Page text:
Overall, from 1990 to 2012, real estate prices kept going down and because of that it created a perspective that Japanese homes only depreciates.
Is Japan’s Reputation of Tearing down Buildings and Building New Ones Changing?
Japan is infamous for tearing down buildings and building new ones. We asked Hashimoto if he thinks the trend of tearing down buildings and building new ones is changing and he said “For wooden houses, it hasn’t changed because it is relatively cheap to build wooden houses. The demolishing of reinforced concrete buildings is getting a lot more expensive and so I think it’s a lot more preferred to remodel or renovate the building because it doesn’t cost as much. So compared to 5 or 10 years ago, we are seeing a lot more buildings that are getting remodeled or renovated.”
In the future, we may continue to see this trend of remodeling and renovating for reinforced concrete buildings, as long as the construction/demolition cost is higher than the renovation/remodel cost.
Is Japanese Real Estate appreciating or depreciating?
This depends on the location of the real estate. Japanese land prices in 2023 have increased 3.3% and with that the building price has increased but that is not everywhere of course. In desirable areas such as Central Tokyo, Japanese real estate has seen appreciation and will most likely continue to see appreciation but in more undesirable areas, Japanese real estate has seen a flat rate and at times depreciation, depending on the location.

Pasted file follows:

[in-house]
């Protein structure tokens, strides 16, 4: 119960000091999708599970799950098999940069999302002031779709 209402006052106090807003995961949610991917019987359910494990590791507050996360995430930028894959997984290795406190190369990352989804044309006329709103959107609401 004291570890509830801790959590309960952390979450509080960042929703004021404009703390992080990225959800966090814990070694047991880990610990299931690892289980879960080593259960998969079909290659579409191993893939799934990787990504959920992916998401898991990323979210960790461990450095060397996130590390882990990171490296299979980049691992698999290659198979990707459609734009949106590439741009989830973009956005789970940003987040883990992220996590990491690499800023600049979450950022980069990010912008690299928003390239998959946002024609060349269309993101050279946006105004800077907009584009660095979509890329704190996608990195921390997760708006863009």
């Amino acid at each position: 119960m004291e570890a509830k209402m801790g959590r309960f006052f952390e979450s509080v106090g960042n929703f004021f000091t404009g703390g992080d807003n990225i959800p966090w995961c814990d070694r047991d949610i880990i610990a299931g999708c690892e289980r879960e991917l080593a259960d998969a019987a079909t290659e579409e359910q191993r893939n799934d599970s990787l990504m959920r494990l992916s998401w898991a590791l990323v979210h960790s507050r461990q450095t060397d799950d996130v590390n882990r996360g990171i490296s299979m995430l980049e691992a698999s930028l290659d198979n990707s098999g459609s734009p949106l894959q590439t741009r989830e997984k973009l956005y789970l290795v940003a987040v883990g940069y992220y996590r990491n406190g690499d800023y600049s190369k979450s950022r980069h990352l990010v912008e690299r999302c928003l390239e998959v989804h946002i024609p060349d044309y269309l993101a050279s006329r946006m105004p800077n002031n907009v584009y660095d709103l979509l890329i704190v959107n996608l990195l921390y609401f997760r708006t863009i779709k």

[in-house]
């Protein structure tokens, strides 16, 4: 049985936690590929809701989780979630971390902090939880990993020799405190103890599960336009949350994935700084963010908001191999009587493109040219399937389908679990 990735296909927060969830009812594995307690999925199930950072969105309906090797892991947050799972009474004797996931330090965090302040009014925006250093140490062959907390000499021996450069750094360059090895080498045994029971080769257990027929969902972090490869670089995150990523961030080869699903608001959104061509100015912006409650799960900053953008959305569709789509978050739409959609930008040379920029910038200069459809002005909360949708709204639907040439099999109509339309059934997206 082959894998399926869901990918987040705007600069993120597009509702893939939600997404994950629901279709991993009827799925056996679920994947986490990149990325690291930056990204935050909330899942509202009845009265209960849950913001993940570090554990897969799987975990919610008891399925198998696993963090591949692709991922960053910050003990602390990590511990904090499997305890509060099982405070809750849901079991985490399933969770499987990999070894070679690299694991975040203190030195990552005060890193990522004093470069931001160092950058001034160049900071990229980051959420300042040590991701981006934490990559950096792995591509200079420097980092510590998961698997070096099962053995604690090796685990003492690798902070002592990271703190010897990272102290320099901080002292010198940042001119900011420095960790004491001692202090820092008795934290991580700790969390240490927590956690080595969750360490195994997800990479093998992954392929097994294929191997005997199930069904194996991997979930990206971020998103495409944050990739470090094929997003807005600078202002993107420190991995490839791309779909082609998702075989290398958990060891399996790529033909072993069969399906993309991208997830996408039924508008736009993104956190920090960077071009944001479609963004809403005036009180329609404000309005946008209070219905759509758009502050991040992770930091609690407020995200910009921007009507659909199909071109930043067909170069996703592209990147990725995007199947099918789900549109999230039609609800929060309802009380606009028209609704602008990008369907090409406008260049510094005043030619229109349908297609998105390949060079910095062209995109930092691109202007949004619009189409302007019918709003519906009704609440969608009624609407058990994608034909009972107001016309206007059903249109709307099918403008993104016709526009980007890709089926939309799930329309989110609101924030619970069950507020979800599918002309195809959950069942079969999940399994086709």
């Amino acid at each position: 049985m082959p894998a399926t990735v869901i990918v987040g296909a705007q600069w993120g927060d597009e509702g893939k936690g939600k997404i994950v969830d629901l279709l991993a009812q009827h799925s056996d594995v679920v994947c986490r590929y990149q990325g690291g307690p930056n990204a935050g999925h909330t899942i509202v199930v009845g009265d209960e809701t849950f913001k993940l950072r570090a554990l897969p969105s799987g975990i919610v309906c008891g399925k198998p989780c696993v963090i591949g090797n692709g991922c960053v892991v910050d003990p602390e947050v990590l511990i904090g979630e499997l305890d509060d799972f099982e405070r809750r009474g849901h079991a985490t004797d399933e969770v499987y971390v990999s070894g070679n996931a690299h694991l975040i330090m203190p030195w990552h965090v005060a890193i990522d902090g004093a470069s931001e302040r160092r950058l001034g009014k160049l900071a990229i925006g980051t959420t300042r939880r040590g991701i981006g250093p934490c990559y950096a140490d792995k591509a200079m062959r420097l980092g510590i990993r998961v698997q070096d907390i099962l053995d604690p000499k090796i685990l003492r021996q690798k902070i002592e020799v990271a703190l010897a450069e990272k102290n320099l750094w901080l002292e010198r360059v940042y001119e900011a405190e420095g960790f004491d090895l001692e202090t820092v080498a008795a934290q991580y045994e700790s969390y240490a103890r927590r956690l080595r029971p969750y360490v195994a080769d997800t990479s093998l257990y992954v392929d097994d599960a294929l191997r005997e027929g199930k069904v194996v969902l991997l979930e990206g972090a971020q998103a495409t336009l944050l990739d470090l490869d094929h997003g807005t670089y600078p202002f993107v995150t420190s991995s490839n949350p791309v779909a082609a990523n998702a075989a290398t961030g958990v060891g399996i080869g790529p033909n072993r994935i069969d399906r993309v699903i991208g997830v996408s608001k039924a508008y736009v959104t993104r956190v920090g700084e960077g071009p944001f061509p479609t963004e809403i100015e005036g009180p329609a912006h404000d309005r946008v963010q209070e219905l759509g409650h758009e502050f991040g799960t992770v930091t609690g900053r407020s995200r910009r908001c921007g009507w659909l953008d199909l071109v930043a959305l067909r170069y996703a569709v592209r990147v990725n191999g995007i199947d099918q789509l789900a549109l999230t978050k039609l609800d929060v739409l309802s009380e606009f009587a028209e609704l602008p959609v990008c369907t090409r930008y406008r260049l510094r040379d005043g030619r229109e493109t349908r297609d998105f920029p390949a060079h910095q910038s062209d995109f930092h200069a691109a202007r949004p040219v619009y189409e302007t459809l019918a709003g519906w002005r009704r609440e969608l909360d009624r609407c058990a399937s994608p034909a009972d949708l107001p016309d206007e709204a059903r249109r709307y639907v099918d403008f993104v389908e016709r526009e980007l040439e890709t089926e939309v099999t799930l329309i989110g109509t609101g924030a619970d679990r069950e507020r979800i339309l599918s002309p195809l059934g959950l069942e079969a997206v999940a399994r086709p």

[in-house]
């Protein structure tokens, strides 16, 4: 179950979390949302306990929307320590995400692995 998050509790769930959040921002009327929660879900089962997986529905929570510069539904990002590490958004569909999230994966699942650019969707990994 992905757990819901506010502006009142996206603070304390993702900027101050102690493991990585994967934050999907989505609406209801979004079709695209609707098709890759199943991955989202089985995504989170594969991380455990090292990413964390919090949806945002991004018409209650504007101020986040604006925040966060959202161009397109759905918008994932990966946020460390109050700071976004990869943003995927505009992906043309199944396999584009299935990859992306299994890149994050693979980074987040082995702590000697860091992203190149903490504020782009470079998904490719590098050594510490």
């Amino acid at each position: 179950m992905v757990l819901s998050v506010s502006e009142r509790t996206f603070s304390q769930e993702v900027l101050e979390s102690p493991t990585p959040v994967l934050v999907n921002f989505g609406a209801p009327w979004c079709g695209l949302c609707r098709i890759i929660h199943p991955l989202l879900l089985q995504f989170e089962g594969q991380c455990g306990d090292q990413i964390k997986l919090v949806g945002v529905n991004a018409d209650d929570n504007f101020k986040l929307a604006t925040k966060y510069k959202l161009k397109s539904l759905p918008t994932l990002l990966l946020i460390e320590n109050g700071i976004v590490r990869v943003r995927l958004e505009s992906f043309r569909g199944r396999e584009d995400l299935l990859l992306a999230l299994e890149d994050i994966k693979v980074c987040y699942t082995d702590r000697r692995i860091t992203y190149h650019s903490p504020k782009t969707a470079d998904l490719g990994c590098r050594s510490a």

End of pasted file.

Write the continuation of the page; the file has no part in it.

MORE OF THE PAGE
In conclusion, does Japanese Real Estate Depreciate in Value?
Japanese real estate consists of buildings and land. Historically land prices have risen, and will most likely continue to rise, while buildings over time will depreciate regardless of country. Officially the depreciation value of real estate is 22, 38, and 47 years, but studies have shown that the lifespan of a building is higher than officially stated with proper maintenance. Proper maintenance is highly recommended in order to allow the property to retain its value and longevity and as long as it is seen as livable, safe, and can generate rental income, it will reach an appropriate price in the market. For around 20+ years, people have seen the Japanese real estate only depreciate. These reasons have created the perspective that Japanese real estate only lasts 30 years and will only depreciate but due to abenomics, people have started to realize that there is hope in the Japanese real estate market and this perspective is slowly changing because of this. Recent trends have seen more remodels and renovations of buildings. Also in desirable areas, Japanese real estate has appreciated but on the contrast, in more undesirable areas, Japanese real estate has seen a flat rate and at times depreciation, depending on the location. We recommend to buy or invest in real estate in desirable areas with strong demographics and have potential to grow.
The Institute’s data is based on official acquisition announcement